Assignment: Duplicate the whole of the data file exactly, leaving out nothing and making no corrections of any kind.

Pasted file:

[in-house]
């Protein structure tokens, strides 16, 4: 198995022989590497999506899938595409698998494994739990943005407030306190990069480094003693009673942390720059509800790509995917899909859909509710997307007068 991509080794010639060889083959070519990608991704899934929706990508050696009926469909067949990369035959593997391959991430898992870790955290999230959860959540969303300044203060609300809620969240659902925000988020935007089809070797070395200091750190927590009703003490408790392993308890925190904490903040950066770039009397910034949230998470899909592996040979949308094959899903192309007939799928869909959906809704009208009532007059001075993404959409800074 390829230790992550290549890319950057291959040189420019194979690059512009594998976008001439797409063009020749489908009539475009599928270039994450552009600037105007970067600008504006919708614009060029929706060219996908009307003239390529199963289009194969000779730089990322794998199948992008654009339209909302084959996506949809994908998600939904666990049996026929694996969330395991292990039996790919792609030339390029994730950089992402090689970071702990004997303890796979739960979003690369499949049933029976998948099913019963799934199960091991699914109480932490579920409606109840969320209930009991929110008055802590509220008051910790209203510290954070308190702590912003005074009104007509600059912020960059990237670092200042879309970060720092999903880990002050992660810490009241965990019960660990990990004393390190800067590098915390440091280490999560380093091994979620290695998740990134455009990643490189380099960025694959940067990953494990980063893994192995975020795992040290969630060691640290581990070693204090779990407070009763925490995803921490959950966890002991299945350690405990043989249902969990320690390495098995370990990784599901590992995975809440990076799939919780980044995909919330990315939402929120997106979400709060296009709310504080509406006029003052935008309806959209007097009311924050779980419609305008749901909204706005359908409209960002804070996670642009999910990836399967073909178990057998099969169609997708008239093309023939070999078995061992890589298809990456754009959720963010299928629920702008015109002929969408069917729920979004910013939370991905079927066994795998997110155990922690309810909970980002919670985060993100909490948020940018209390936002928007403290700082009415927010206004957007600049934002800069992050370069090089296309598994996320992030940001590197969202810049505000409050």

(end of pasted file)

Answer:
[in-house]
């Protein structure tokens, strides 16, 4: 198995022989590497999506899938595409698998494994739990943005407030306190990069480094003693009673942390720059509800790509995917899909859909509710997307007068 991509080794010639060889083959070519990608991704899934929706990508050696009926469909067949990369035959593997391959991430898992870790955290999230959860959540969303300044203060609300809620969240659902925000988020935007089809070797070395200091750190927590009703003490408790392993308890925190904490903040950066770039009397910034949230998470899909592996040979949308094959899903192309007939799928869909959906809704009208009532007059001075993404959409800074 390829230790992550290549890319950057291959040189420019194979690059512009594998976008001439797409063009020749489908009539475009599928270039994450552009600037105007970067600008504006919708614009060029929706060219996908009307003239390529199963289009194969000779730089990322794998199948992008654009339209909302084959996506949809994908998600939904666990049996026929694996969330395991292990039996790919792609030339390029994730950089992402090689970071702990004997303890796979739960979003690369499949049933029976998948099913019963799934199960091991699914109480932490579920409606109840969320209930009991929110008055802590509220008051910790209203510290954070308190702590912003005074009104007509600059912020960059990237670092200042879309970060720092999903880990002050992660810490009241965990019960660990990990004393390190800067590098915390440091280490999560380093091994979620290695998740990134455009990643490189380099960025694959940067990953494990980063893994192995975020795992040290969630060691640290581990070693204090779990407070009763925490995803921490959950966890002991299945350690405990043989249902969990320690390495098995370990990784599901590992995975809440990076799939919780980044995909919330990315939402929120997106979400709060296009709310504080509406006029003052935008309806959209007097009311924050779980419609305008749901909204706005359908409209960002804070996670642009999910990836399967073909178990057998099969169609997708008239093309023939070999078995061992890589298809990456754009959720963010299928629920702008015109002929969408069917729920979004910013939370991905079927066994795998997110155990922690309810909970980002919670985060993100909490948020940018209390936002928007403290700082009415927010206004957007600049934002800069992050370069090089296309598994996320992030940001590197969202810049505000409050």